HelloXD Ransomware

HelloXD Ransomware Description

The HelloXD Ransomware is a potent malware threat, with cybercriminals using it in attacks against both Windows and Linux systems. The malware first caught the attention of cybersecurity researchers back in November 2021 and, since then, it has been continuously evolving. Some of the more significant changes made by the threat's authors were detailed in a report by Palo Alto Network's Unit 42.

According to the researchers, HelloXD is based on the leaked source code of another ransomware threat named Babuk/Babyk. Initial samples used a combination of Curve25519-Donna and a modified HC-128 as part of its encryption process. However, later versions exchanged HC-128 for the faster Rabbit symmetric cipher. HelloXD generates a specific ID for each infected system that victims are supposed to send to the attackers to receive the correct decryption keys.

Of course, the operators of the threat are only willing to provide assistance to their victims after being paid a hefty ransom. In fact, to ensure that their demands will be met, the hackers run a double-extortion scheme. In practice, this means that the data of the breached devices is exfiltrated to a remote server before the encryption routine is engaged. Unlike other cybercriminal organizations, the operators of the HelloXD Ransomware do not maintain a dedicated leak site. Instead, they instruct the impacted organizations to establish communication via Tox Chat, a peer-to-peer chat client. The hackers could be moving away from this behavior - some of the more recent ransom notes dropped by HelloXD contain a link to an as-of-yet inactive website hosted on the Onion network.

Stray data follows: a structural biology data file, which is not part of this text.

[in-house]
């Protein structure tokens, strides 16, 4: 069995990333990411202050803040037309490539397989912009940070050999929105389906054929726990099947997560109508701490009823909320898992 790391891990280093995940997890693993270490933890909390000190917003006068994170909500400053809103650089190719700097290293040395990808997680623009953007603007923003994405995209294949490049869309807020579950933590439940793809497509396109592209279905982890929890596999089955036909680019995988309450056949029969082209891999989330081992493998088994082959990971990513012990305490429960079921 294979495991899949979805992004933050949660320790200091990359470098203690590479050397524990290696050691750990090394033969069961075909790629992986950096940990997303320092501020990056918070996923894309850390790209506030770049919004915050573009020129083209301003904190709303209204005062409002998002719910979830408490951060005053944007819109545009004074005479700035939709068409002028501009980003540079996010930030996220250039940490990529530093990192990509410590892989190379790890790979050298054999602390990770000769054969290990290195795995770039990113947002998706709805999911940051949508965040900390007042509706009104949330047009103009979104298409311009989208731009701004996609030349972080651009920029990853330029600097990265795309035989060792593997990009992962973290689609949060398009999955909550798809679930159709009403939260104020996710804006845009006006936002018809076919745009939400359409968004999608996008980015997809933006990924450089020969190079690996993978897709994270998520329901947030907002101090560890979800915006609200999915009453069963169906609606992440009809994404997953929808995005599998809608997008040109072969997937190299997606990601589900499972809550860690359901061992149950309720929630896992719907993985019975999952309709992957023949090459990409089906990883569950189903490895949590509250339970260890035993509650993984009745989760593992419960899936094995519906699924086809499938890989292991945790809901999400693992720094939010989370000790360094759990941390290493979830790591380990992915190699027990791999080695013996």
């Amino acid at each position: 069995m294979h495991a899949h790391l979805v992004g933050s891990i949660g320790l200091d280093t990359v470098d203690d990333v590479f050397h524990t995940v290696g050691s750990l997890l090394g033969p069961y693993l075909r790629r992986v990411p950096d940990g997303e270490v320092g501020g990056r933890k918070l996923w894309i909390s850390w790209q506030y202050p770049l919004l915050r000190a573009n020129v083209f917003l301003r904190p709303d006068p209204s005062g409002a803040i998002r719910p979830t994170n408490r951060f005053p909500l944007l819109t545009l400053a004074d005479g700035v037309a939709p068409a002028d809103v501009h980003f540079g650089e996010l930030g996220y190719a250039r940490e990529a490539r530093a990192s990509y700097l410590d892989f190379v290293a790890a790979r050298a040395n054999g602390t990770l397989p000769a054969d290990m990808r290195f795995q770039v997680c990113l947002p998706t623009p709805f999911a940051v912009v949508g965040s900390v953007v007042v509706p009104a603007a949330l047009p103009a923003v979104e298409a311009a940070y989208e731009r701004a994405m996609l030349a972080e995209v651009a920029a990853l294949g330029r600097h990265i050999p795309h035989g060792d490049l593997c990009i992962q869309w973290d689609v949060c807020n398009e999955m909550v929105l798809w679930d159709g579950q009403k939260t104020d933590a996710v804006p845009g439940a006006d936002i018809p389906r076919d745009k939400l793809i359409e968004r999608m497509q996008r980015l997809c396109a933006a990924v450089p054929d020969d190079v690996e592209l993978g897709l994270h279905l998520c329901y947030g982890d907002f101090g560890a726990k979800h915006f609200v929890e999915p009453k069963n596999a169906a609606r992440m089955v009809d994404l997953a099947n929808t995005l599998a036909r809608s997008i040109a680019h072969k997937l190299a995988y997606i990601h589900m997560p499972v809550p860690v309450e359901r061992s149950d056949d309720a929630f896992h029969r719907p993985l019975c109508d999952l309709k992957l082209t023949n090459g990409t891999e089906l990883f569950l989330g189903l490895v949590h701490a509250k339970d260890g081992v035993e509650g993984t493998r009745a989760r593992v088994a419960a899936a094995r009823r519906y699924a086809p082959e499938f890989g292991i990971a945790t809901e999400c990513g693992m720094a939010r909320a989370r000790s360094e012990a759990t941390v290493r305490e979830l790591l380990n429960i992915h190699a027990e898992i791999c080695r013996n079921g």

One of the more peculiar discoveries made by the Unit 42 researchers is that one HelloXD sample dropped a backdoor threat on the infected device. The backdoor is a modified version of an open-source tool called MicroBackdoor that has been encrypted with the WinCrypt API. The additional malware allows the threat actors to manipulate the file system on the breached machine, upload chosen files, deliver additional files or payloads, and run remote code execution (RCE). The backdoor malware also can be instructed to remove itself from the victim's device.